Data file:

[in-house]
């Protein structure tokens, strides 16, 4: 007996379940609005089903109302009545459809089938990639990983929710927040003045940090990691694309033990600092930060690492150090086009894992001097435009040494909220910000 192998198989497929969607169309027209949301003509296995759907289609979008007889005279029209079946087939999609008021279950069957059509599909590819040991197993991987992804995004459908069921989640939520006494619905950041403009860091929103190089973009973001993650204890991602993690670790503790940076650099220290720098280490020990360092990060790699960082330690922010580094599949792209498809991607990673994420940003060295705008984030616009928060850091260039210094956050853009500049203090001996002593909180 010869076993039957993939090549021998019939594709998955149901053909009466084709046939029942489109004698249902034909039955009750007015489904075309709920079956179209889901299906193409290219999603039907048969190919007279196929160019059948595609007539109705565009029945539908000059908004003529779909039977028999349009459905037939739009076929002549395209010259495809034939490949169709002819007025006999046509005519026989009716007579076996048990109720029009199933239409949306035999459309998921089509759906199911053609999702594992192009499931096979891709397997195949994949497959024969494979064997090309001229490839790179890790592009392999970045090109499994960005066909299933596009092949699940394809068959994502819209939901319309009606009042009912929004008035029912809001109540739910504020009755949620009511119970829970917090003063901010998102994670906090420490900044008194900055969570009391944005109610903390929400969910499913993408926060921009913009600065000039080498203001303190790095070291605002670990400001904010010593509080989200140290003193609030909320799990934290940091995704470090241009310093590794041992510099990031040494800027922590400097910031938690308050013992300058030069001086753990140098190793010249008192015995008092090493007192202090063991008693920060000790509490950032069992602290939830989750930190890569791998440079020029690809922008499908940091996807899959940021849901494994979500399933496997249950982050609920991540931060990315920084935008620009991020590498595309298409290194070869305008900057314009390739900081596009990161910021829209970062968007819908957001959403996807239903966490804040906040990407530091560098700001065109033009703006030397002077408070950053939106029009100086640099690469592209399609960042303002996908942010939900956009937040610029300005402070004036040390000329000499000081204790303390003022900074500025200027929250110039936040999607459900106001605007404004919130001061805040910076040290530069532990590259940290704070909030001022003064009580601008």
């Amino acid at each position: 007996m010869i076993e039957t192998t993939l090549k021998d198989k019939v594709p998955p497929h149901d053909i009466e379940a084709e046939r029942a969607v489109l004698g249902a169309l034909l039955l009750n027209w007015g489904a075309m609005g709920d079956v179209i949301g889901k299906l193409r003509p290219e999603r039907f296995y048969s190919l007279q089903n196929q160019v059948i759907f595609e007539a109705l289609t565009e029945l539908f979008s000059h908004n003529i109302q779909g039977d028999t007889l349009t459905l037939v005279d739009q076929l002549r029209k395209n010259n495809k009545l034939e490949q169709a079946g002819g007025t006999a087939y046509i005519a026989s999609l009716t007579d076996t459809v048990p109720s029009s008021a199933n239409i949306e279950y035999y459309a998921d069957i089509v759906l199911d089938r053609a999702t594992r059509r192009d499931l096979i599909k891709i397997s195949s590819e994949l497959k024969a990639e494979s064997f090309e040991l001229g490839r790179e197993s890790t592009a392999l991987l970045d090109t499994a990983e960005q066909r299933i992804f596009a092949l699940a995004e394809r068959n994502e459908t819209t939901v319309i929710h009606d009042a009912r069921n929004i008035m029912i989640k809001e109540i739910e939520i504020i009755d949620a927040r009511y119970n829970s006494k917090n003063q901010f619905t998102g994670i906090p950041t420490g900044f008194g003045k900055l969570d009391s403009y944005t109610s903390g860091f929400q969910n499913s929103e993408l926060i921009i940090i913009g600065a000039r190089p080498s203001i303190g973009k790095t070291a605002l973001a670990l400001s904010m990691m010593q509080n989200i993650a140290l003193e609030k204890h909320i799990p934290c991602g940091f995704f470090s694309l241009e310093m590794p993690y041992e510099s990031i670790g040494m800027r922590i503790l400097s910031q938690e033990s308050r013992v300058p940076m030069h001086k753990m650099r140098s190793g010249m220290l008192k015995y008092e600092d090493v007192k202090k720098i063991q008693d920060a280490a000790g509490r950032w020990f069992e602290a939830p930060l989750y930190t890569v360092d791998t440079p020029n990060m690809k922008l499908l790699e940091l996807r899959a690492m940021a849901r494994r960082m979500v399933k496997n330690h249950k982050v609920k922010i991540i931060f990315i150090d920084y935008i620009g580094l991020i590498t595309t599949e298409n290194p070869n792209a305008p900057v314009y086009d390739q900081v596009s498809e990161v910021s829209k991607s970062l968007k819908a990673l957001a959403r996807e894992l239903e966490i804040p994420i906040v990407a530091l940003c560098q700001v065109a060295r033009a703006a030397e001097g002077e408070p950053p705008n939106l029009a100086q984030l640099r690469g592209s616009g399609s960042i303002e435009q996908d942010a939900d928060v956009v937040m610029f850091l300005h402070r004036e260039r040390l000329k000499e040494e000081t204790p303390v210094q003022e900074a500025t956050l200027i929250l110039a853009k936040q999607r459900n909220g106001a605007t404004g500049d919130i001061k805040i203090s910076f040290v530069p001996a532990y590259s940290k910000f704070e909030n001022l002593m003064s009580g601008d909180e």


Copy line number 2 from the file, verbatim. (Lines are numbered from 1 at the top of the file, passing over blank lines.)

């Protein structure tokens, strides 16, 4: 007996379940609005089903109302009545459809089938990639990983929710927040003045940090990691694309033990600092930060690492150090086009894992001097435009040494909220910000 192998198989497929969607169309027209949301003509296995759907289609979008007889005279029209079946087939999609008021279950069957059509599909590819040991197993991987992804995004459908069921989640939520006494619905950041403009860091929103190089973009973001993650204890991602993690670790503790940076650099220290720098280490020990360092990060790699960082330690922010580094599949792209498809991607990673994420940003060295705008984030616009928060850091260039210094956050853009500049203090001996002593909180 010869076993039957993939090549021998019939594709998955149901053909009466084709046939029942489109004698249902034909039955009750007015489904075309709920079956179209889901299906193409290219999603039907048969190919007279196929160019059948595609007539109705565009029945539908000059908004003529779909039977028999349009459905037939739009076929002549395209010259495809034939490949169709002819007025006999046509005519026989009716007579076996048990109720029009199933239409949306035999459309998921089509759906199911053609999702594992192009499931096979891709397997195949994949497959024969494979064997090309001229490839790179890790592009392999970045090109499994960005066909299933596009092949699940394809068959994502819209939901319309009606009042009912929004008035029912809001109540739910504020009755949620009511119970829970917090003063901010998102994670906090420490900044008194900055969570009391944005109610903390929400969910499913993408926060921009913009600065000039080498203001303190790095070291605002670990400001904010010593509080989200140290003193609030909320799990934290940091995704470090241009310093590794041992510099990031040494800027922590400097910031938690308050013992300058030069001086753990140098190793010249008192015995008092090493007192202090063991008693920060000790509490950032069992602290939830989750930190890569791998440079020029690809922008499908940091996807899959940021849901494994979500399933496997249950982050609920991540931060990315920084935008620009991020590498595309298409290194070869305008900057314009390739900081596009990161910021829209970062968007819908957001959403996807239903966490804040906040990407530091560098700001065109033009703006030397002077408070950053939106029009100086640099690469592209399609960042303002996908942010939900956009937040610029300005402070004036040390000329000499000081204790303390003022900074500025200027929250110039936040999607459900106001605007404004919130001061805040910076040290530069532990590259940290704070909030001022003064009580601008």